Meningitis - pneumococcal
Pneumococcal meningitis is an infection that causes swelling and irritation (inflammation) of the membranes covering the brain and spinal cord (meninges).
Causes, incidence, and risk factors
Pneumococcal meningitis is caused by the bacteria Streptococcus pneumoniae (also called pneumococcus). The bacteria is the most common cause of bacterial meningitis in adult. It is the second most common cause of meningitis in children older than age 2.
Risk factors include:
History of meningitis
Infection of a heart valve
Meningitis in which there is leakage of spinal fluid
Recent upper respiratory infection
Symptoms usually come on quickly, and may include:
Other symptoms that can occur with this disease:
Pneumococcal meningitis is an important cause of fever in children.
Signs and tests
The doctor or nurse will examine the patient. This may show:
Fast heart rate
Mental status changes
If the health care provider thinks meningitis is possible, a lumbar puncture ("spinal tap
") will be done to remove a sample of spinal fluid (known as cerebrospinal fluid, or CSF) for testing.
Tests that may be done include:
Treatment with antibiotics should be started as soon as possible. Ceftriaxone is one of the most commonly used antibiotics.
If the antibiotic is not working and the health care provider suspects antibiotic resistance, vancomycin or rifampin are used. Sometimes systemic
corticosteroids may be used, especially in children.
How well a person does depends on how fast treatment is received. About 1 in 5 persons who get this illness will die of it. About 25-50% will have serious long-term brain and nervous system complications.
Many patients have long-term complications such as:
Calling your health care provider
Call the local emergency number (such as 911) or go to an emergency room if you suspect meningitis in a young child who has the following symptoms:
Call the local emergency number if you develop any of the serious symptoms listed above. Meningitis can quickly become a life-threatening illness.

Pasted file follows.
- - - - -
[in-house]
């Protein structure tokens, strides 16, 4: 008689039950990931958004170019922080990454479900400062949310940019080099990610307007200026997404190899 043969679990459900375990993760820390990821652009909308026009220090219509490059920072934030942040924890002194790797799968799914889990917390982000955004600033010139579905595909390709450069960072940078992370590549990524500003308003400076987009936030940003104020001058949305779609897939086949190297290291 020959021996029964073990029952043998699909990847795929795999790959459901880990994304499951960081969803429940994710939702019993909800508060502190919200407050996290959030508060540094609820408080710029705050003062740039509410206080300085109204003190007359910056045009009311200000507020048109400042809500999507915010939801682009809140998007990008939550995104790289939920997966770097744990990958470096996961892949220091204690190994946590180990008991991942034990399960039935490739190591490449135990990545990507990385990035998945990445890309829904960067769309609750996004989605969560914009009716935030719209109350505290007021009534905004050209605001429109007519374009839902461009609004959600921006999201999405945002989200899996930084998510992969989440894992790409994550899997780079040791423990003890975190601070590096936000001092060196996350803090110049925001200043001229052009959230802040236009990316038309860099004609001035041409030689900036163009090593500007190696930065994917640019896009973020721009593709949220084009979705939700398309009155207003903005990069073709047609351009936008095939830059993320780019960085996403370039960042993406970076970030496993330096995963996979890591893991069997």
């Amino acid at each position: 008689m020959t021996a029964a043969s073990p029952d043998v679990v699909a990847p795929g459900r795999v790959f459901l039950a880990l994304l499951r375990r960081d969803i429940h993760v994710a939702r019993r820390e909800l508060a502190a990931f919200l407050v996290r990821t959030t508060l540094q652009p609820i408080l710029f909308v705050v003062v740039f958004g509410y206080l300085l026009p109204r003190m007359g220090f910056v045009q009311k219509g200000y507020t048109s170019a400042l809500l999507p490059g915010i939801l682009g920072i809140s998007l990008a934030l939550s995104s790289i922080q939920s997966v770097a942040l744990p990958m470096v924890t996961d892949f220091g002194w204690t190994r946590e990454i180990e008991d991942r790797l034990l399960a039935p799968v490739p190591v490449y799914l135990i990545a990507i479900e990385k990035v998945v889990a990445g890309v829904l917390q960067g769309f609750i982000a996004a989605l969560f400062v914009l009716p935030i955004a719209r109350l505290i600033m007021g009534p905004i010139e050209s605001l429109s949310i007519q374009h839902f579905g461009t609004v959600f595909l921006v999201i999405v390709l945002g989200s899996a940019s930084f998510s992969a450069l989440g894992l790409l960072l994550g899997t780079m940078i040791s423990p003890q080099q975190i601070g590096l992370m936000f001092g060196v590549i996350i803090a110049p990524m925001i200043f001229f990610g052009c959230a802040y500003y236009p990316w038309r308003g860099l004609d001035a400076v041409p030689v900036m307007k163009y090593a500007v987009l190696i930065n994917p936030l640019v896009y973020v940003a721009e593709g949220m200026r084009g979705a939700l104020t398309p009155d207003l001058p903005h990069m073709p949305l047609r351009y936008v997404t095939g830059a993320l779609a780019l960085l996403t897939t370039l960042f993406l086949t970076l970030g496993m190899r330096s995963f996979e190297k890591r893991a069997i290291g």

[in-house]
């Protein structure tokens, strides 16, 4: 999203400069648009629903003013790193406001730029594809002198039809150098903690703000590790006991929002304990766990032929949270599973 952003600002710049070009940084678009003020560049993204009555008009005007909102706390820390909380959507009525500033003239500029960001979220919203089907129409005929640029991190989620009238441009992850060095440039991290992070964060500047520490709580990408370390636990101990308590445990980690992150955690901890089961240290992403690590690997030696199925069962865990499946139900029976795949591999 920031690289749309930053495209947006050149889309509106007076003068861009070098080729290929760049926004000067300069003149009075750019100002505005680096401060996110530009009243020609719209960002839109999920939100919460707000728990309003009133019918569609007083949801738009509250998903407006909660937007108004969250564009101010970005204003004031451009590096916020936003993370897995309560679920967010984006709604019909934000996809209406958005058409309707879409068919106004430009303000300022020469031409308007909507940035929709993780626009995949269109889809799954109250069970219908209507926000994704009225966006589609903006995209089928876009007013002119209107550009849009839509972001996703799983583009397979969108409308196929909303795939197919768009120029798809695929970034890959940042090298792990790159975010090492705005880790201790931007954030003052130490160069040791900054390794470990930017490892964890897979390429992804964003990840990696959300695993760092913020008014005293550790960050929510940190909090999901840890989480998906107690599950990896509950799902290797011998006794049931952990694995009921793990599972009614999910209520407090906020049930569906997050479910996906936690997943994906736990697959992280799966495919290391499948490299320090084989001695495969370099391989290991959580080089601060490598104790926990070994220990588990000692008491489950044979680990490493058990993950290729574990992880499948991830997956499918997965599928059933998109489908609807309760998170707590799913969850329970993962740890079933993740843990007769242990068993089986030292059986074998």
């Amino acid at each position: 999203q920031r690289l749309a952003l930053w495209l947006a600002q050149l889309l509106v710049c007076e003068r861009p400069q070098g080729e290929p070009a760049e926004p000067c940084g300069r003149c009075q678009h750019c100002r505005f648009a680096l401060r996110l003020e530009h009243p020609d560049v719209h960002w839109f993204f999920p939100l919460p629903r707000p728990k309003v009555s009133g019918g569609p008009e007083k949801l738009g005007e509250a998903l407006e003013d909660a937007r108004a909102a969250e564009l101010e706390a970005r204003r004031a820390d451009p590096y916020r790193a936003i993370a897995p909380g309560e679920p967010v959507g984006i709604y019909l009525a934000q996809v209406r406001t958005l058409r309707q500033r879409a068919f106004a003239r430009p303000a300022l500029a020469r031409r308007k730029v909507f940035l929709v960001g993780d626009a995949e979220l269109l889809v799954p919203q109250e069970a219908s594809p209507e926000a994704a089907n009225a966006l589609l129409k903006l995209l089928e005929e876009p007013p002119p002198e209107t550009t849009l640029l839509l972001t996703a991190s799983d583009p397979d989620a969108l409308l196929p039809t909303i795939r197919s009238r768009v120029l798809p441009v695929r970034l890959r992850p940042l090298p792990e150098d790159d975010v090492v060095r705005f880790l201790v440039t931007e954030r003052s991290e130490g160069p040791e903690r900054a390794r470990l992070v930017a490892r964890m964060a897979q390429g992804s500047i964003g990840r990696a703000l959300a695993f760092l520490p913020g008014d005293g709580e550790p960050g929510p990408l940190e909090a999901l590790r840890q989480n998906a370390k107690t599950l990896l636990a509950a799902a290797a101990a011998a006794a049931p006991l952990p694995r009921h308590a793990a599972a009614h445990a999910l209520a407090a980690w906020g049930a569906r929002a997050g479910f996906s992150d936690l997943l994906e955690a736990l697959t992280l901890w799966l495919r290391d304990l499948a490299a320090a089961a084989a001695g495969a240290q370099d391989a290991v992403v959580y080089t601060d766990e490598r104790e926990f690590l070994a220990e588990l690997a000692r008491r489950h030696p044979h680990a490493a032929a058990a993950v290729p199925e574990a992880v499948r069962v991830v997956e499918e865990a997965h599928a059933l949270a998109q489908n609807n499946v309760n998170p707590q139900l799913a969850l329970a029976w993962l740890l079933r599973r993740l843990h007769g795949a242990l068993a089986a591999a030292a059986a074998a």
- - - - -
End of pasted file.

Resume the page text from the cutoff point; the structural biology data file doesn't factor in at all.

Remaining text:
Early treatment of pneumonia and ear infections caused by pneumococcus may decrease the risk of meningitis. There are also two effective vaccines available to prevent pneumococcus infection.
The following people should be vaccinated, according to current recommendations:
Thigpen MC, Whitney CG, Messonnier NE, et al. Emerging Infections Programs Network. Bacterial meningitis in the United States, 1998-2007. N Engl J Med. 2011 May 26;364(21):2016-25.
Swartz MN. Meningitis: bacterial, viral, and other. In: Goldman L, Schafer AI, eds. Cecil Medicine. 24th ed. Philadelphia, Pa: Saunders Elsevier; 2011:chap 360.
Tunkel AR, Van de Beek D, Scheld WM. Acute meningitis. In: Mandell GL, Bennett JE, Dolin R, eds. Principles and Practice of Infectious Diseases. 7th ed. Philadelphia, Pa: Elsevier Churchill Livingstone; 2009:chap 84.
David C. Dugdale, III, MD, Professor of Medicine, Division of General Medicine, Department of Medicine, University of Washington School of Medicine. Jatin M. Vyas, MD, PhD, Assistant Professor in Medicine, Harvard Medical School; Assistant in Medicine, Division of Infectious Disease, Department of Medicine, Massachusetts General Hospital. Also reviewed by David Zieve, MD, MHA, Medical Director, A.D.A.M. Health Solutions, Ebix, Inc.